You are asked those things for (as far as I can tell) two reasons. One is to simply observe your demeanor. The idea is that someone who is concealing something will give conflicting, vague, or over-detailed answers to simple questions.
The other is to seek real information that can be used to distinguish smugglers from travelers. For example, I once had the following conversation with the Border lady:
"How long was your trip?"
"Where did you go?"
"The Golden Triangle: northern Thailand and eastern Burma."
"Did you travel alone."
"Did you meet anyone while you were traveling?"
"Sure, dozens of people."
Needless to say, everything I was carrying was examined minutely. I didn't know you could disassemble a Bic pen.
Do you have to answer? No, you can decline to answer if you're a US citizen, but think about it.
In general, you should be extremely reluctant to answer any questions about your own activities from law enforcement. You might think you have done nothing wrong, but do you have the US Code committed to memory? They say the average American commits three felonies a day; you don't want to accidentally confess to yours.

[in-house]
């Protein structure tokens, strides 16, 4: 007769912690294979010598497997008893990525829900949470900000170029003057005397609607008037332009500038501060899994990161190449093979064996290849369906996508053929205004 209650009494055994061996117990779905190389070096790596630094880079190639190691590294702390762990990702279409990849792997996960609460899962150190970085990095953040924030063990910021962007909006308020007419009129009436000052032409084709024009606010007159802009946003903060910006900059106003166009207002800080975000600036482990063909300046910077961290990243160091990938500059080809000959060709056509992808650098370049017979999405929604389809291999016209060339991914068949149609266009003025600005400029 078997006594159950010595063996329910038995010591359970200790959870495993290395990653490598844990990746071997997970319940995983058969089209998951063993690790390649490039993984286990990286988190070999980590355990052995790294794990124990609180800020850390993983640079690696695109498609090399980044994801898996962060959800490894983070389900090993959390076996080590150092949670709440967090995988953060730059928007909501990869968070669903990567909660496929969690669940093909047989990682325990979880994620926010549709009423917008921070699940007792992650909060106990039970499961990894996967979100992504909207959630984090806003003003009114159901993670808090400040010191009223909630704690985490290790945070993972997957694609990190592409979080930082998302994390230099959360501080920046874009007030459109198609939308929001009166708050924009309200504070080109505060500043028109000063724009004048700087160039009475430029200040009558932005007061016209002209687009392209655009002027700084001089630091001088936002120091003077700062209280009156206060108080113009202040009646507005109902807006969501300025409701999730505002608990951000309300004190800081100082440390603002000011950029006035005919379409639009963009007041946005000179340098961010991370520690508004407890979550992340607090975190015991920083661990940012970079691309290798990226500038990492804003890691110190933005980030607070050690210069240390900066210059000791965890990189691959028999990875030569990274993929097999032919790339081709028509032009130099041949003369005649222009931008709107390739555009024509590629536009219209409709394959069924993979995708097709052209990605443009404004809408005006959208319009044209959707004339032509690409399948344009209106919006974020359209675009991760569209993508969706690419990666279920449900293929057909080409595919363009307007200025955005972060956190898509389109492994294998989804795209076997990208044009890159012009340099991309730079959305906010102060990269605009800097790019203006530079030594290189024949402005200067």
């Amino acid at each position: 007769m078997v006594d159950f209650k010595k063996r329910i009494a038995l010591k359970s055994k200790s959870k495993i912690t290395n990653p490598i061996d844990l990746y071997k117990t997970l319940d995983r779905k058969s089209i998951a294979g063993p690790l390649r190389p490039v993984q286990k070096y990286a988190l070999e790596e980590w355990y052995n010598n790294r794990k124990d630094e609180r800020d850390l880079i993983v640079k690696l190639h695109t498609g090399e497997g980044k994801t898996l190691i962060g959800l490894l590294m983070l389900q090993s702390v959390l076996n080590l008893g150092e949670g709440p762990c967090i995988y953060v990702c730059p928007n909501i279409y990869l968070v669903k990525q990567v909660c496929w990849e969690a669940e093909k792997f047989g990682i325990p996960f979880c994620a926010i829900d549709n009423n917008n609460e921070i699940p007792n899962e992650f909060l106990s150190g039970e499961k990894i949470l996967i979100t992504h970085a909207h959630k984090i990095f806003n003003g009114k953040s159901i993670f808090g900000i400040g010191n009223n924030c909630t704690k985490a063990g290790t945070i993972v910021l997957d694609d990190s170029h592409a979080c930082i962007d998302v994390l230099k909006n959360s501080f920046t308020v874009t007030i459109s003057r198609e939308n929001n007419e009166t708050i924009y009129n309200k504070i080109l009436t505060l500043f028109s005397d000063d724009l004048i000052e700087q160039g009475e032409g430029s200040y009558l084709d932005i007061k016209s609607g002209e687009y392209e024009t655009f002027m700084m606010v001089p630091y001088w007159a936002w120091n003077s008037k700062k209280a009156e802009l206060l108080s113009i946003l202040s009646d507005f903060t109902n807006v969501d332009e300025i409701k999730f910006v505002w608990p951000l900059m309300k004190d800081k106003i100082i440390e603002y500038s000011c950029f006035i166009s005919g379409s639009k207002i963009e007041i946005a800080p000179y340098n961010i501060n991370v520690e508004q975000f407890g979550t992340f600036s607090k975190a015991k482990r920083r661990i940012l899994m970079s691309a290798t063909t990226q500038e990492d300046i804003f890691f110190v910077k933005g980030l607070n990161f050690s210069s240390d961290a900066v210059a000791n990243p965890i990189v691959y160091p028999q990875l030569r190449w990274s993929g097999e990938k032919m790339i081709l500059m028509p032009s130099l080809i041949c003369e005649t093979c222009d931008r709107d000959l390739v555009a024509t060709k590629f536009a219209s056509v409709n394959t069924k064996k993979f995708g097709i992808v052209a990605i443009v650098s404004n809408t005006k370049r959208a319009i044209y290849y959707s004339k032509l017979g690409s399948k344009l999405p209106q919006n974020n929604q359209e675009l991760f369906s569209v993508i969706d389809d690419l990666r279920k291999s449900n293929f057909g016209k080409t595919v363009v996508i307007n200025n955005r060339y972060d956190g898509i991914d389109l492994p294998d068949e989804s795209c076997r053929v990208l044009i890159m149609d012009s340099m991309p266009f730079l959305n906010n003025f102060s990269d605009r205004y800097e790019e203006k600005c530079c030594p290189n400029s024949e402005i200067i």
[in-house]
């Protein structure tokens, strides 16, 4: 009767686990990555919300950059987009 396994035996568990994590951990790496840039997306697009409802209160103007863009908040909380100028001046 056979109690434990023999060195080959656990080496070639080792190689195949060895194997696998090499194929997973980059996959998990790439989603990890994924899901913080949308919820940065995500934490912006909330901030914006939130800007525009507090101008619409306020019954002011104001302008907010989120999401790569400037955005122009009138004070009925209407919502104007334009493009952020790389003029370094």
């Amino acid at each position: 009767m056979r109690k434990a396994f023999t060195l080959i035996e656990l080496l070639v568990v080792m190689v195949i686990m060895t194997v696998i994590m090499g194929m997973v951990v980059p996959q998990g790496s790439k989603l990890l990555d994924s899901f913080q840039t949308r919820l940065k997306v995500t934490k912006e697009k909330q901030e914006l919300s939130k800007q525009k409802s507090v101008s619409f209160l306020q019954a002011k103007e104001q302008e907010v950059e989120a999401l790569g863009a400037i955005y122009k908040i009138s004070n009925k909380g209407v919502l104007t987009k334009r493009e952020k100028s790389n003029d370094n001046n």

But if you go through a border-check, they are going to ask you questions. They aren't trying to incriminate innocent people; they are trying to sort out the smugglers. If you don't answer, they have to throw you on the maybe-smuggler category and go through all your belongings.
So my advice:
- If you have done anything on your journey that might jam you up with the Feds (visited Cuba, traded with a sanctioned country) but your luggage is squeaky clean, decline to answer questions and let them rummage through your underwear.
- If you were a naughty boy and you are bringing back a few grams of fond memories, smile politely and say, "I just lay on the beach for two weeks."
- Otherwise, answer the questions politely, accurately, and concisely.